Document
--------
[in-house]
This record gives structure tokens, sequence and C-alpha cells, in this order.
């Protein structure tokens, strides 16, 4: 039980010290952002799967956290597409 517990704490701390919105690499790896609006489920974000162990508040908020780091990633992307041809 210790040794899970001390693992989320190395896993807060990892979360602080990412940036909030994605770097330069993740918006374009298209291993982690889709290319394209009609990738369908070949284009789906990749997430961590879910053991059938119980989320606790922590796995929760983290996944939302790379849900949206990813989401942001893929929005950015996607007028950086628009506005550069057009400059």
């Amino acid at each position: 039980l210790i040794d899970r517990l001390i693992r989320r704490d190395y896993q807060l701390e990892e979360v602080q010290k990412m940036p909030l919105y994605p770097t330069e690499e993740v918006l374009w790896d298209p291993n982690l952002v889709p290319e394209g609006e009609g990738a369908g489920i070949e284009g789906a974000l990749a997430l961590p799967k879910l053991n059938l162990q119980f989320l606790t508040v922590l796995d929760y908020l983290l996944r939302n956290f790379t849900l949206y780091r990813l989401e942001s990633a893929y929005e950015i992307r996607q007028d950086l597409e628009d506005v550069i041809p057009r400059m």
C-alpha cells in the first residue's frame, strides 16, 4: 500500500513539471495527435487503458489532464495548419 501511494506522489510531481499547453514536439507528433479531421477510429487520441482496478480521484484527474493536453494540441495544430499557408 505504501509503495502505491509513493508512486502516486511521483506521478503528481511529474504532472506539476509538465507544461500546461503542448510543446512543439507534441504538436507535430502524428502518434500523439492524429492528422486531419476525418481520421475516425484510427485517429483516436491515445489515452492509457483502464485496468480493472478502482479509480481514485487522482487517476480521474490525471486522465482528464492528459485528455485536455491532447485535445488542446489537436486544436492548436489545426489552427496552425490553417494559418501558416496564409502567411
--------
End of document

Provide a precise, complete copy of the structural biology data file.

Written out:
[in-house]
This record gives structure tokens, sequence and C-alpha cells, in this order.
């Protein structure tokens, strides 16, 4: 039980010290952002799967956290597409 517990704490701390919105690499790896609006489920974000162990508040908020780091990633992307041809 210790040794899970001390693992989320190395896993807060990892979360602080990412940036909030994605770097330069993740918006374009298209291993982690889709290319394209009609990738369908070949284009789906990749997430961590879910053991059938119980989320606790922590796995929760983290996944939302790379849900949206990813989401942001893929929005950015996607007028950086628009506005550069057009400059």
């Amino acid at each position: 039980l210790i040794d899970r517990l001390i693992r989320r704490d190395y896993q807060l701390e990892e979360v602080q010290k990412m940036p909030l919105y994605p770097t330069e690499e993740v918006l374009w790896d298209p291993n982690l952002v889709p290319e394209g609006e009609g990738a369908g489920i070949e284009g789906a974000l990749a997430l961590p799967k879910l053991n059938l162990q119980f989320l606790t508040v922590l796995d929760y908020l983290l996944r939302n956290f790379t849900l949206y780091r990813l989401e942001s990633a893929y929005e950015i992307r996607q007028d950086l597409e628009d506005v550069i041809p057009r400059m």
C-alpha cells in the first residue's frame, strides 16, 4: 500500500513539471495527435487503458489532464495548419 501511494506522489510531481499547453514536439507528433479531421477510429487520441482496478480521484484527474493536453494540441495544430499557408 505504501509503495502505491509513493508512486502516486511521483506521478503528481511529474504532472506539476509538465507544461500546461503542448510543446512543439507534441504538436507535430502524428502518434500523439492524429492528422486531419476525418481520421475516425484510427485517429483516436491515445489515452492509457483502464485496468480493472478502482479509480481514485487522482487517476480521474490525471486522465482528464492528459485528455485536455491532447485535445488542446489537436486544436492548436489545426489552427496552425490553417494559418501558416496564409502567411